true altitude


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Related to true altitude: Pressure altitude, Density altitude

true altitude

[′trü ′al·tə‚tüd]
(meteorology)

True Altitude

 

(also, absolute altitude), in geodesy, the distance along a vertical from a given point on the surface of the earth to sea level. It is determined by leveling. In the USSR, true altitude is calculated from zero on the depth gauge in Kronstadt.

true altitude

true altitude
i. The actual height above sea level. The calibrated altitude corrected for air temperature. See altitude.
ii. The actual altitude of a celestial body above the celestial horizon. The observed altitude must be corrected for several variables before it becomes the true altitude.
References in periodicals archive ?
True altitude is similar to absolute altitude, but instead measures our distance above sea level.
Even with the correct altimeter setting your barometric altitude can differ from your true altitude by as much as 10 percent.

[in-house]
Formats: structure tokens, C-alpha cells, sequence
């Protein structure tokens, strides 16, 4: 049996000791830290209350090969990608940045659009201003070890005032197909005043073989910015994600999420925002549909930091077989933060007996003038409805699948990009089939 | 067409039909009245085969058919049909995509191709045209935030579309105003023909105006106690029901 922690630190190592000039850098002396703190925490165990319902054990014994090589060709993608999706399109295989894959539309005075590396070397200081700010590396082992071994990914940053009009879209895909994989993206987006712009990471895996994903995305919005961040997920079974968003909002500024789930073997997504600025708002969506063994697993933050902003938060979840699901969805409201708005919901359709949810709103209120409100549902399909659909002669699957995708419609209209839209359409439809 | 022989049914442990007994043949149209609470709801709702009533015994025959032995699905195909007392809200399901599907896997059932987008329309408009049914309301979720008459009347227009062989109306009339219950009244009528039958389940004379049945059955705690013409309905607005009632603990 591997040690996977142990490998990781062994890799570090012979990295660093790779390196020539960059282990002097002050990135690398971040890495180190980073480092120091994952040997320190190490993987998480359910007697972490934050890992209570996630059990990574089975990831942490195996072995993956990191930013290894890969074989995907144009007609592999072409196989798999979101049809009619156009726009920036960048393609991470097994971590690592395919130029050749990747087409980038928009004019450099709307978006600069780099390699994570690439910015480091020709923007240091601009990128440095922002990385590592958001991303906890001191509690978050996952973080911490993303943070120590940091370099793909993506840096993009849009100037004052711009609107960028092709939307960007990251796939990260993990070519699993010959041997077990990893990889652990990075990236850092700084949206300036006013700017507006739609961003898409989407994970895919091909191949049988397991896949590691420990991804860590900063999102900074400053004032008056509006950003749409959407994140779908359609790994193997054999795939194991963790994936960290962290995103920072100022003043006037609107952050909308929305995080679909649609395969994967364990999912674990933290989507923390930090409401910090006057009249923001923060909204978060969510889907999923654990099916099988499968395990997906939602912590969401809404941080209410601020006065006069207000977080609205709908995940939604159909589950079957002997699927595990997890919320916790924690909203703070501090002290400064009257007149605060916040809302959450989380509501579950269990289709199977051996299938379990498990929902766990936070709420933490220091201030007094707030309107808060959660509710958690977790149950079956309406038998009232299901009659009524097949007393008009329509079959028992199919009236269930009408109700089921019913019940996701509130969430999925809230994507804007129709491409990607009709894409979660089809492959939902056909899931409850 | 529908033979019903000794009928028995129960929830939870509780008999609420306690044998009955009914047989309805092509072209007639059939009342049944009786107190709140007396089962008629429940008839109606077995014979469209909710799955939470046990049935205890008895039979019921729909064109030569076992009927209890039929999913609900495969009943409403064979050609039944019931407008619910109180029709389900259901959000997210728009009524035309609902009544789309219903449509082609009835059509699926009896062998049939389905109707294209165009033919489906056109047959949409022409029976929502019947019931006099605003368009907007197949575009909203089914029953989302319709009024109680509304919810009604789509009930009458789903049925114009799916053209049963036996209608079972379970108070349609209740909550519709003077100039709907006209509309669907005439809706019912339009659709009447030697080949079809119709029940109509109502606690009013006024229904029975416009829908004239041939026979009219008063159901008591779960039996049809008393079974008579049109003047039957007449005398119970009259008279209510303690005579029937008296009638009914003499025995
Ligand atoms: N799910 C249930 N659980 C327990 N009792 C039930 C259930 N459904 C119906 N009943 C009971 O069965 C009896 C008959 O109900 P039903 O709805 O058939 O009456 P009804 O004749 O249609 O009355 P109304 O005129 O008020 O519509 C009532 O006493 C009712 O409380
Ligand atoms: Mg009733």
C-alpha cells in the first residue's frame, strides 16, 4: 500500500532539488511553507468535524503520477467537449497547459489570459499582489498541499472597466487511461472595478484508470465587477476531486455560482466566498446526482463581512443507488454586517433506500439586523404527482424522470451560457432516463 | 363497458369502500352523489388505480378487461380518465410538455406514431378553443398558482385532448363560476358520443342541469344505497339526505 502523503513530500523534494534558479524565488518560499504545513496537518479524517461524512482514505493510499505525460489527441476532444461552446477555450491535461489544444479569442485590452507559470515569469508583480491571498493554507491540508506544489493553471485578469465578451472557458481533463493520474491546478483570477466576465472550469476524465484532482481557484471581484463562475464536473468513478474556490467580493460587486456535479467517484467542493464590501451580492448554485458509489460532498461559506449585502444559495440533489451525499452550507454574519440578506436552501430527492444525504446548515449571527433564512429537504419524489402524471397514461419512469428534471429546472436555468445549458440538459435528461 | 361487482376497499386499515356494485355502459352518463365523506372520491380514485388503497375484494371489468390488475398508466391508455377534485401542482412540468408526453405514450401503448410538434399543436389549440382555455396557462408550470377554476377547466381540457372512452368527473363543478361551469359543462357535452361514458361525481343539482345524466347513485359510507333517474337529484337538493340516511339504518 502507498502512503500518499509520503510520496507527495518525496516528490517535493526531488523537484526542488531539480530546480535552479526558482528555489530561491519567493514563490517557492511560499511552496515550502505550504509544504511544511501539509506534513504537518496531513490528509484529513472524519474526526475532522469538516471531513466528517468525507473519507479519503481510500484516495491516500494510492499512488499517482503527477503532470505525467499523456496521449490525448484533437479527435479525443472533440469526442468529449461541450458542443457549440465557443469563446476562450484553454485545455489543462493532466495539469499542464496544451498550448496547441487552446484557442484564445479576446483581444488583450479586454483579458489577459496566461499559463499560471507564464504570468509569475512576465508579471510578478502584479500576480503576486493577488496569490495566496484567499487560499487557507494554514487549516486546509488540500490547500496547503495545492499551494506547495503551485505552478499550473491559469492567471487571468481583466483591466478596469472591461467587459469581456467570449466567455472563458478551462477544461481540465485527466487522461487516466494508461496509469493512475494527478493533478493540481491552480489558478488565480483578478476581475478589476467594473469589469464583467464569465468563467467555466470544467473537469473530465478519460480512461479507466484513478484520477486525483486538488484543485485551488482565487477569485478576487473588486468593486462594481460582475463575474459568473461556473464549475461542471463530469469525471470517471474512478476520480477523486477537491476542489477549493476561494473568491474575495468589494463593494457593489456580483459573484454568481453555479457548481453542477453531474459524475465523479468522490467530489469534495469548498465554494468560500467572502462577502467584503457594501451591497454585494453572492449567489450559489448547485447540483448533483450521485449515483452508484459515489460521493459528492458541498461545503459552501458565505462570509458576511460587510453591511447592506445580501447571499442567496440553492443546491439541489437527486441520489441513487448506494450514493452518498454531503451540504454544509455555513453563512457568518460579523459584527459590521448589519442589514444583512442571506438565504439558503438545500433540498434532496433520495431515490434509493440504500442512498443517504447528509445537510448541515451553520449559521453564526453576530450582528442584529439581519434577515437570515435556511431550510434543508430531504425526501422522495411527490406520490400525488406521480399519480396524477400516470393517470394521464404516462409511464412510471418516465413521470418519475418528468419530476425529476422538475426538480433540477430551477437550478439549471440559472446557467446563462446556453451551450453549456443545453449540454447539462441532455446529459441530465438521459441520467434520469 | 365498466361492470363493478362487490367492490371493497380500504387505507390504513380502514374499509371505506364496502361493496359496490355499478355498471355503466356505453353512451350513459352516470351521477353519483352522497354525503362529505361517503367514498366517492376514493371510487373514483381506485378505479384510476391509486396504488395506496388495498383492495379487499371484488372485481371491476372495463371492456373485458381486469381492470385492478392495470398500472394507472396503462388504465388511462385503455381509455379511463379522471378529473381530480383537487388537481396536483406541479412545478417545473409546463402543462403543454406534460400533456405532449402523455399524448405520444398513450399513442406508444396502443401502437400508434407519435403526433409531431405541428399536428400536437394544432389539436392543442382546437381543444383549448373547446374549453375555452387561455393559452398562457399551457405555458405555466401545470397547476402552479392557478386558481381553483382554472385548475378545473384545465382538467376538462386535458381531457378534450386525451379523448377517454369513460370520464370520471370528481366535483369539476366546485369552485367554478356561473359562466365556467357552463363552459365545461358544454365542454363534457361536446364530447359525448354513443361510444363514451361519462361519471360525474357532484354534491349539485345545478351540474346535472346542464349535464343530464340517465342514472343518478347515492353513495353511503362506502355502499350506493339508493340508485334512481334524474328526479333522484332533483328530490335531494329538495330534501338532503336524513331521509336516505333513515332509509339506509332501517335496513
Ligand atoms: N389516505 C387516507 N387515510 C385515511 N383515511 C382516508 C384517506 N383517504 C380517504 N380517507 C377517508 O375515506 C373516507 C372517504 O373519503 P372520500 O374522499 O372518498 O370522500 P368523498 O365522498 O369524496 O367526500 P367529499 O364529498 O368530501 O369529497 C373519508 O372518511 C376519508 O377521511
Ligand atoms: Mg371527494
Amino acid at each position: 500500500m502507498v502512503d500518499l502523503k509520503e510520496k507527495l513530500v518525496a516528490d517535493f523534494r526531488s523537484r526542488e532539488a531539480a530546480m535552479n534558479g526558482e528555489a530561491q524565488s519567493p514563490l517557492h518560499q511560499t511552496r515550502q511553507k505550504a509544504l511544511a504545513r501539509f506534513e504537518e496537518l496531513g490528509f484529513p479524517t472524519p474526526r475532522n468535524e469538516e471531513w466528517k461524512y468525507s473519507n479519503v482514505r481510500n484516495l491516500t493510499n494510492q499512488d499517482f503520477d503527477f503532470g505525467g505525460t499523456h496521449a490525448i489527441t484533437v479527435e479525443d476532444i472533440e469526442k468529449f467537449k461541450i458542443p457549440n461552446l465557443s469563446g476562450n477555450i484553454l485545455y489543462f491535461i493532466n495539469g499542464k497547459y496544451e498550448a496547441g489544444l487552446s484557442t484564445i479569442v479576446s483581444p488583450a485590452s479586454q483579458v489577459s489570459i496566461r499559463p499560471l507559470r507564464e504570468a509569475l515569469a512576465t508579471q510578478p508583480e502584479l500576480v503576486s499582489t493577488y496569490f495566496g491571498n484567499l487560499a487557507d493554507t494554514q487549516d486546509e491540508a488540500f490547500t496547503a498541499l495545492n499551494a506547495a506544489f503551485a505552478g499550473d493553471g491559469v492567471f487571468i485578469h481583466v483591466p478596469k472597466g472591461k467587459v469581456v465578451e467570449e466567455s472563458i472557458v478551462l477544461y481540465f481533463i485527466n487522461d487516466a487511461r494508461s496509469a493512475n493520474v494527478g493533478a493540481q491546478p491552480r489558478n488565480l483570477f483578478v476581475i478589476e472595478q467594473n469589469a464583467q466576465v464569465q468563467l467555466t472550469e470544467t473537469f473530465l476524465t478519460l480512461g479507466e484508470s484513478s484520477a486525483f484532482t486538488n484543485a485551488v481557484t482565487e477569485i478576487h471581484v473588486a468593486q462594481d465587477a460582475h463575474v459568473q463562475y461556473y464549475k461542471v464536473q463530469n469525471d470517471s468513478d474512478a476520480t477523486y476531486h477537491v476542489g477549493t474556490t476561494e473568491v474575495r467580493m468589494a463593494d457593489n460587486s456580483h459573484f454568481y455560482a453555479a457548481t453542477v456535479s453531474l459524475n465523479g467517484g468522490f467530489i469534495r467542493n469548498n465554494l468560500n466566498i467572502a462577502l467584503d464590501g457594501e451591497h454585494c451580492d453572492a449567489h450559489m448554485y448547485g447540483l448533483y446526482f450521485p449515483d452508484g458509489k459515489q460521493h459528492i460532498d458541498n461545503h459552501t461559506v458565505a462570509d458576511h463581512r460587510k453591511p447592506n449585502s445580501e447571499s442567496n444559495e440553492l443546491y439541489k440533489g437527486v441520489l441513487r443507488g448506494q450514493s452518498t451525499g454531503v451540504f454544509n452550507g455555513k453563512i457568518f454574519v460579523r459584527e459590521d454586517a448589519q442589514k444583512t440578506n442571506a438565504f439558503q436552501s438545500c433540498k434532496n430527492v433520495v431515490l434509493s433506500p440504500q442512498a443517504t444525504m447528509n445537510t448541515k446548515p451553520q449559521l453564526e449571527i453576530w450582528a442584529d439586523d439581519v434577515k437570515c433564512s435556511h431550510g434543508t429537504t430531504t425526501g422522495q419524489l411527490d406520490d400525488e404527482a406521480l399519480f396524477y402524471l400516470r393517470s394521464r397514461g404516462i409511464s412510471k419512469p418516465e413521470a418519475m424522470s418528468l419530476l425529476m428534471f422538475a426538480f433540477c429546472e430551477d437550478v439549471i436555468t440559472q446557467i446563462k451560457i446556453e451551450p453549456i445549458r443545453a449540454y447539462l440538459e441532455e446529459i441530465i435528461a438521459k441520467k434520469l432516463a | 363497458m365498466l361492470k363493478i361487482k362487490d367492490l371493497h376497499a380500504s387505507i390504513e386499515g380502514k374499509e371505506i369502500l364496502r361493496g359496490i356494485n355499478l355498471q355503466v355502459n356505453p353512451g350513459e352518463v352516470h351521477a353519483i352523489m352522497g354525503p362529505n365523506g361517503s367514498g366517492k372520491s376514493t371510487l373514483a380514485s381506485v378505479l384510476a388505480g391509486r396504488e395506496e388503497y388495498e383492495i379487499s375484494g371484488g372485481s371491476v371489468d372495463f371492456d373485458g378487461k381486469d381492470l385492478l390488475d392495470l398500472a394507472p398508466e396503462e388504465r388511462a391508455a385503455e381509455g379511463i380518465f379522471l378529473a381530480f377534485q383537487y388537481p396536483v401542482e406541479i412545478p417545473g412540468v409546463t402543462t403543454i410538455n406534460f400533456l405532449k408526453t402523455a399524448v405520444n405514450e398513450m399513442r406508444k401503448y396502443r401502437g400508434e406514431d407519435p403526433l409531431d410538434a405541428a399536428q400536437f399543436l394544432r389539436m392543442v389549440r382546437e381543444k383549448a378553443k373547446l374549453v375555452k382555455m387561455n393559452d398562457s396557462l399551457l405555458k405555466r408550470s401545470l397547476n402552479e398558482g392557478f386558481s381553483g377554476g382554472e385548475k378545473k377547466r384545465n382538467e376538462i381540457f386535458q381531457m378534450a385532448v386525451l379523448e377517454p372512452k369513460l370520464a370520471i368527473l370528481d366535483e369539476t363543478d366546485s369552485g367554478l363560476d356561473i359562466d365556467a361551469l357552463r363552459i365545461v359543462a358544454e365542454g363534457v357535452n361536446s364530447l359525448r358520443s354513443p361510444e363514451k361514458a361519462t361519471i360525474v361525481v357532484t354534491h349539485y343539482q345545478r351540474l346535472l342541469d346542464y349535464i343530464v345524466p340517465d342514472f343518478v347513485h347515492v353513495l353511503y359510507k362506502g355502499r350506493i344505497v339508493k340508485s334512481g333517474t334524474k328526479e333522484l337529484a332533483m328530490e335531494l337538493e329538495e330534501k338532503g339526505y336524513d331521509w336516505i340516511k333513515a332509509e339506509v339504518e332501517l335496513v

Even though you might be exactly at your true altitude, the altitude of the other traffic could be several thousand feet off
Colder, denser air at a given pressure level results in a decrease in true altitude.
Remember that heavy smokers can increase their true altitude by 5000 to 8000 feet when considering oxygen use and TUC.
In practice, nonstandard temperatures affect all aircraft equally, so all aircraft at an indicated altitude will still be on the same horizontal plane, even though the true altitude of that plane shifts with temperature.
Altitude is true altitude (your actual height above sea level) as determined by your GPS position and is quite accurate even when compared to a properly set altimeter.
can make the indicated altitude higher than true altitude.
The FB Winds are provided to pilots at true altitudes every 3000 feet through 12,000 feet and pressure altitudes every 6000 feet at or above 18,000 feet.